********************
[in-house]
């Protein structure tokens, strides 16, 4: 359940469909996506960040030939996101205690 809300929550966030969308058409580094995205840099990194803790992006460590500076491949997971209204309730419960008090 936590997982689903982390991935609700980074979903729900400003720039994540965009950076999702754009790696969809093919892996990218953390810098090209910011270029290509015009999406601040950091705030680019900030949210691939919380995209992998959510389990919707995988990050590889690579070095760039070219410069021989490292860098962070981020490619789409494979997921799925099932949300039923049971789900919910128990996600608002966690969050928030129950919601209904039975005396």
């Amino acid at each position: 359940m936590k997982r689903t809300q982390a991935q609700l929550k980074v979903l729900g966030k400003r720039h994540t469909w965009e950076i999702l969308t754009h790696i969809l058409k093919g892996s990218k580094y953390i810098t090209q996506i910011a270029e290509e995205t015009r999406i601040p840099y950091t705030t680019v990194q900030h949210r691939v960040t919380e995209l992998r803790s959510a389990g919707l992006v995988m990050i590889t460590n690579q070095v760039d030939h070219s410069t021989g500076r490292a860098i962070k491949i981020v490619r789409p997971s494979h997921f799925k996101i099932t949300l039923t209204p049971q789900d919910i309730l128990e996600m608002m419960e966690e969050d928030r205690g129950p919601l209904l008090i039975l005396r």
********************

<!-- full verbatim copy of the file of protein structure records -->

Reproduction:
[in-house]
């Protein structure tokens, strides 16, 4: 359940469909996506960040030939996101205690 809300929550966030969308058409580094995205840099990194803790992006460590500076491949997971209204309730419960008090 936590997982689903982390991935609700980074979903729900400003720039994540965009950076999702754009790696969809093919892996990218953390810098090209910011270029290509015009999406601040950091705030680019900030949210691939919380995209992998959510389990919707995988990050590889690579070095760039070219410069021989490292860098962070981020490619789409494979997921799925099932949300039923049971789900919910128990996600608002966690969050928030129950919601209904039975005396």
């Amino acid at each position: 359940m936590k997982r689903t809300q982390a991935q609700l929550k980074v979903l729900g966030k400003r720039h994540t469909w965009e950076i999702l969308t754009h790696i969809l058409k093919g892996s990218k580094y953390i810098t090209q996506i910011a270029e290509e995205t015009r999406i601040p840099y950091t705030t680019v990194q900030h949210r691939v960040t919380e995209l992998r803790s959510a389990g919707l992006v995988m990050i590889t460590n690579q070095v760039d030939h070219s410069t021989g500076r490292a860098i962070k491949i981020v490619r789409p997971s494979h997921f799925k996101i099932t949300l039923t209204p049971q789900d919910i309730l128990e996600m608002m419960e966690e969050d928030r205690g129950p919601l209904l008090i039975l005396r």